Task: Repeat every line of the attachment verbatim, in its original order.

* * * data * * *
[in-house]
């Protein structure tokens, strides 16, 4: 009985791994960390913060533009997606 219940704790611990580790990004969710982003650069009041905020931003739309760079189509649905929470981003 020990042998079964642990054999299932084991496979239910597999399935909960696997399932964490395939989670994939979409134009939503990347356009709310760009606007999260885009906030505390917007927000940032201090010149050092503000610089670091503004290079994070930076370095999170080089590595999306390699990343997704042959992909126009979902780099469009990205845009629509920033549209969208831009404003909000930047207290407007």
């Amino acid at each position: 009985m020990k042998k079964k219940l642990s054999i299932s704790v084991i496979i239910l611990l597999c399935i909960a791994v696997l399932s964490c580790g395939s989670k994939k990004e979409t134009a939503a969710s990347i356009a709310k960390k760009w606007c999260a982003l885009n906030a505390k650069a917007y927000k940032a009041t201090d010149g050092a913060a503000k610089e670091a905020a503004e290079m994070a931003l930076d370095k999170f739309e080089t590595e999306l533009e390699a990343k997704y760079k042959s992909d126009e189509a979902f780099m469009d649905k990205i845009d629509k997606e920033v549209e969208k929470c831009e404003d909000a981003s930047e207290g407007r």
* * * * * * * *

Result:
[in-house]
């Protein structure tokens, strides 16, 4: 009985791994960390913060533009997606 219940704790611990580790990004969710982003650069009041905020931003739309760079189509649905929470981003 020990042998079964642990054999299932084991496979239910597999399935909960696997399932964490395939989670994939979409134009939503990347356009709310760009606007999260885009906030505390917007927000940032201090010149050092503000610089670091503004290079994070930076370095999170080089590595999306390699990343997704042959992909126009979902780099469009990205845009629509920033549209969208831009404003909000930047207290407007």
């Amino acid at each position: 009985m020990k042998k079964k219940l642990s054999i299932s704790v084991i496979i239910l611990l597999c399935i909960a791994v696997l399932s964490c580790g395939s989670k994939k990004e979409t134009a939503a969710s990347i356009a709310k960390k760009w606007c999260a982003l885009n906030a505390k650069a917007y927000k940032a009041t201090d010149g050092a913060a503000k610089e670091a905020a503004e290079m994070a931003l930076d370095k999170f739309e080089t590595e999306l533009e390699a990343k997704y760079k042959s992909d126009e189509a979902f780099m469009d649905k990205i845009d629509k997606e920033v549209e969208k929470c831009e404003d909000a981003s930047e207290g407007r």